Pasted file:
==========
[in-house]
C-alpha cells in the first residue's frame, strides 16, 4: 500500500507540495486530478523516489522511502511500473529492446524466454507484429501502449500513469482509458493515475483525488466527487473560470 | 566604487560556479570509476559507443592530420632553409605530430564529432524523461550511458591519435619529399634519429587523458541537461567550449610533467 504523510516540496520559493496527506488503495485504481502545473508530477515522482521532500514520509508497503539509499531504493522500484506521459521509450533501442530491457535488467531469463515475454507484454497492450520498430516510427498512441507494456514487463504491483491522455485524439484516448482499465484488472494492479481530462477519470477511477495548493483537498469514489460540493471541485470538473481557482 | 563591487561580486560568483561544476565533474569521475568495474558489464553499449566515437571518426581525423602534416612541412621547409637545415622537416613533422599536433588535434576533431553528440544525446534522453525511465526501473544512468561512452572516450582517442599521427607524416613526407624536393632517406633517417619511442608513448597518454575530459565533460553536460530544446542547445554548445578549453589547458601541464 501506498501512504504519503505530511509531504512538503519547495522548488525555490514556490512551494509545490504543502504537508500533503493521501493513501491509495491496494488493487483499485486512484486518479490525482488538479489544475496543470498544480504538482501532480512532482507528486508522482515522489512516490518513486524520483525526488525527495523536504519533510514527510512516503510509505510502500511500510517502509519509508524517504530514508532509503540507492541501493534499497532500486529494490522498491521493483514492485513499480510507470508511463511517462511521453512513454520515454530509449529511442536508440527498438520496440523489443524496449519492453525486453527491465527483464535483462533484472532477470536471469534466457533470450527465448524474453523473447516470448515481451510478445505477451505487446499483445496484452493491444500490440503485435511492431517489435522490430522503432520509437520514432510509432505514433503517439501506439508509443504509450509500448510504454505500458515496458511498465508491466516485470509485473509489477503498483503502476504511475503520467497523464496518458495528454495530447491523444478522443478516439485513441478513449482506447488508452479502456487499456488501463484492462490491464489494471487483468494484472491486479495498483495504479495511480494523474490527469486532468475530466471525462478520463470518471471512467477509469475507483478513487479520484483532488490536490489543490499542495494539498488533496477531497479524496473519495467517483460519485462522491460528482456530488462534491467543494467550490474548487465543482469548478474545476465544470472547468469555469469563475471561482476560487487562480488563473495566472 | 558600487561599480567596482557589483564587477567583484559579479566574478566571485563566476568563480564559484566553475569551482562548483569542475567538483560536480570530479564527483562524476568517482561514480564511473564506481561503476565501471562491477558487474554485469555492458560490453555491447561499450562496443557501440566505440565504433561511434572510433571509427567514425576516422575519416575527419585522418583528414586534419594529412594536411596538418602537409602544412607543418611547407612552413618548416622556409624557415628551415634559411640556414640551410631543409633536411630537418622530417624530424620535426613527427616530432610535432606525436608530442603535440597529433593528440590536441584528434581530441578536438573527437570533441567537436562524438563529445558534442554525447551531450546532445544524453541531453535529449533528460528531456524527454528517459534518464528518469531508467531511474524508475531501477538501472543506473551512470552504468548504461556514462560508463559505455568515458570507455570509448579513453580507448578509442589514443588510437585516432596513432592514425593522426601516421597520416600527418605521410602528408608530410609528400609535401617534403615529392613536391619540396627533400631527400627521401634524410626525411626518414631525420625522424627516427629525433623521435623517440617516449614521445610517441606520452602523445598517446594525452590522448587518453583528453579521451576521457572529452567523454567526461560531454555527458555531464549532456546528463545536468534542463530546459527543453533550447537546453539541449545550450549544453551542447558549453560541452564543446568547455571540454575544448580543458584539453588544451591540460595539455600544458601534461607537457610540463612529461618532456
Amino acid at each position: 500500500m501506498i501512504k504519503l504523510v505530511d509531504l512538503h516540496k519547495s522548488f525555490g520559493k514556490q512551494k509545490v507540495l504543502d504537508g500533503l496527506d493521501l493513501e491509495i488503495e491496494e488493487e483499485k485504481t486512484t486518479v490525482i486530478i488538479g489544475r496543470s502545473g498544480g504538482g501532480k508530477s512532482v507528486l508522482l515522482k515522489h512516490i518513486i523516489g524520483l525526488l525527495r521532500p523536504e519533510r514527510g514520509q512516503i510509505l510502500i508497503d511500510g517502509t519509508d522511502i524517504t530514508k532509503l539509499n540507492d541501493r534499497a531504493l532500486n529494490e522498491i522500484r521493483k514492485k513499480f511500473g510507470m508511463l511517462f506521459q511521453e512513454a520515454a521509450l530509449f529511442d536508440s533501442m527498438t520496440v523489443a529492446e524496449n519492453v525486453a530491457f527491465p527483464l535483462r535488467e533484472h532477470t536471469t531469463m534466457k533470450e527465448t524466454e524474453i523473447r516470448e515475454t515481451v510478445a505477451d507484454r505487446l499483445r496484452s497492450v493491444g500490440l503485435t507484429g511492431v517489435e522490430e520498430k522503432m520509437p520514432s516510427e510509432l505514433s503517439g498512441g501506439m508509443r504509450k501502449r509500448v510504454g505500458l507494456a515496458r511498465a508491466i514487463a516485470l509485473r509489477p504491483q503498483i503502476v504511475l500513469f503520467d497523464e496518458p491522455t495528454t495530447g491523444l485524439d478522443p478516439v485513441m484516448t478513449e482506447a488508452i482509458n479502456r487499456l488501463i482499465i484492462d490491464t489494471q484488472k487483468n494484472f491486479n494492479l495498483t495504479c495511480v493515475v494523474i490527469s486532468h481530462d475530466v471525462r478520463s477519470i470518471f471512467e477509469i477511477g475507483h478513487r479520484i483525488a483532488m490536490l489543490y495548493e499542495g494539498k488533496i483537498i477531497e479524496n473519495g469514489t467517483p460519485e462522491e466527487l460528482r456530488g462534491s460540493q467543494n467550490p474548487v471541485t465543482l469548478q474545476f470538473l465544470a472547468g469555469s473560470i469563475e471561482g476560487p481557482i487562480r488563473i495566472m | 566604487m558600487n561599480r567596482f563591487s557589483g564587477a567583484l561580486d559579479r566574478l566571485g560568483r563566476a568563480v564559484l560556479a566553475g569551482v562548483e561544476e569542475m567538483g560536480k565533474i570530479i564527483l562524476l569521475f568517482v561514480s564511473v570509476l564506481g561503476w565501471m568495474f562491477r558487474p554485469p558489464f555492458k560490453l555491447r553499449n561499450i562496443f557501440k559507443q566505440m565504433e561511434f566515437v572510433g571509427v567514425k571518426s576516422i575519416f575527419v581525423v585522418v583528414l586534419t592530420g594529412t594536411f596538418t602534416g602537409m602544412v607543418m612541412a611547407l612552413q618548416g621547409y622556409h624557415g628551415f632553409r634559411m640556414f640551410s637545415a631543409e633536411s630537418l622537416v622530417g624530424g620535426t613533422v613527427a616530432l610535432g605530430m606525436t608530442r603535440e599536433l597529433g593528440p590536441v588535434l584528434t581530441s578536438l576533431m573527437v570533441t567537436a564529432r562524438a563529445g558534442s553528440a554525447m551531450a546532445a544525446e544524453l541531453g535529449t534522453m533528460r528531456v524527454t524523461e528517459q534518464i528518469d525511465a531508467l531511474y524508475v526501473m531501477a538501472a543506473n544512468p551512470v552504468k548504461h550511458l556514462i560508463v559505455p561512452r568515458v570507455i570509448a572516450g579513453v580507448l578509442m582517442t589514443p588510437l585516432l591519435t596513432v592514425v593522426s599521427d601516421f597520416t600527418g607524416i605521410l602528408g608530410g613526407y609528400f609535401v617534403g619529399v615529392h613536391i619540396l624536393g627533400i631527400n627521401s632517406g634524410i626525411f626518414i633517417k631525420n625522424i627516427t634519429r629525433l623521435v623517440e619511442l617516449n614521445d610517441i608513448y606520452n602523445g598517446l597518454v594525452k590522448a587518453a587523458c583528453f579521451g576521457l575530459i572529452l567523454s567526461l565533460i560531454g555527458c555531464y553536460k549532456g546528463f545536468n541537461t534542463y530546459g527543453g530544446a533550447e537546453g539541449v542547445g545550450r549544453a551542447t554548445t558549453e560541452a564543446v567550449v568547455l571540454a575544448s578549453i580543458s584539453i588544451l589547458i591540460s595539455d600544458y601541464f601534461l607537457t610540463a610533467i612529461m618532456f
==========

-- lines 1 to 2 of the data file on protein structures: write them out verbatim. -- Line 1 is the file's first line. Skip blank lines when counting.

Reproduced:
[in-house]
C-alpha cells in the first residue's frame, strides 16, 4: 500500500507540495486530478523516489522511502511500473529492446524466454507484429501502449500513469482509458493515475483525488466527487473560470 | 566604487560556479570509476559507443592530420632553409605530430564529432524523461550511458591519435619529399634519429587523458541537461567550449610533467 504523510516540496520559493496527506488503495485504481502545473508530477515522482521532500514520509508497503539509499531504493522500484506521459521509450533501442530491457535488467531469463515475454507484454497492450520498430516510427498512441507494456514487463504491483491522455485524439484516448482499465484488472494492479481530462477519470477511477495548493483537498469514489460540493471541485470538473481557482 | 563591487561580486560568483561544476565533474569521475568495474558489464553499449566515437571518426581525423602534416612541412621547409637545415622537416613533422599536433588535434576533431553528440544525446534522453525511465526501473544512468561512452572516450582517442599521427607524416613526407624536393632517406633517417619511442608513448597518454575530459565533460553536460530544446542547445554548445578549453589547458601541464 501506498501512504504519503505530511509531504512538503519547495522548488525555490514556490512551494509545490504543502504537508500533503493521501493513501491509495491496494488493487483499485486512484486518479490525482488538479489544475496543470498544480504538482501532480512532482507528486508522482515522489512516490518513486524520483525526488525527495523536504519533510514527510512516503510509505510502500511500510517502509519509508524517504530514508532509503540507492541501493534499497532500486529494490522498491521493483514492485513499480510507470508511463511517462511521453512513454520515454530509449529511442536508440527498438520496440523489443524496449519492453525486453527491465527483464535483462533484472532477470536471469534466457533470450527465448524474453523473447516470448515481451510478445505477451505487446499483445496484452493491444500490440503485435511492431517489435522490430522503432520509437520514432510509432505514433503517439501506439508509443504509450509500448510504454505500458515496458511498465508491466516485470509485473509489477503498483503502476504511475503520467497523464496518458495528454495530447491523444478522443478516439485513441478513449482506447488508452479502456487499456488501463484492462490491464489494471487483468494484472491486479495498483495504479495511480494523474490527469486532468475530466471525462478520463470518471471512467477509469475507483478513487479520484483532488490536490489543490499542495494539498488533496477531497479524496473519495467517483460519485462522491460528482456530488462534491467543494467550490474548487465543482469548478474545476465544470472547468469555469469563475471561482476560487487562480488563473495566472 | 558600487561599480567596482557589483564587477567583484559579479566574478566571485563566476568563480564559484566553475569551482562548483569542475567538483560536480570530479564527483562524476568517482561514480564511473564506481561503476565501471562491477558487474554485469555492458560490453555491447561499450562496443557501440566505440565504433561511434572510433571509427567514425576516422575519416575527419585522418583528414586534419594529412594536411596538418602537409602544412607543418611547407612552413618548416622556409624557415628551415634559411640556414640551410631543409633536411630537418622530417624530424620535426613527427616530432610535432606525436608530442603535440597529433593528440590536441584528434581530441578536438573527437570533441567537436562524438563529445558534442554525447551531450546532445544524453541531453535529449533528460528531456524527454528517459534518464528518469531508467531511474524508475531501477538501472543506473551512470552504468548504461556514462560508463559505455568515458570507455570509448579513453580507448578509442589514443588510437585516432596513432592514425593522426601516421597520416600527418605521410602528408608530410609528400609535401617534403615529392613536391619540396627533400631527400627521401634524410626525411626518414631525420625522424627516427629525433623521435623517440617516449614521445610517441606520452602523445598517446594525452590522448587518453583528453579521451576521457572529452567523454567526461560531454555527458555531464549532456546528463545536468534542463530546459527543453533550447537546453539541449545550450549544453551542447558549453560541452564543446568547455571540454575544448580543458584539453588544451591540460595539455600544458601534461607537457610540463612529461618532456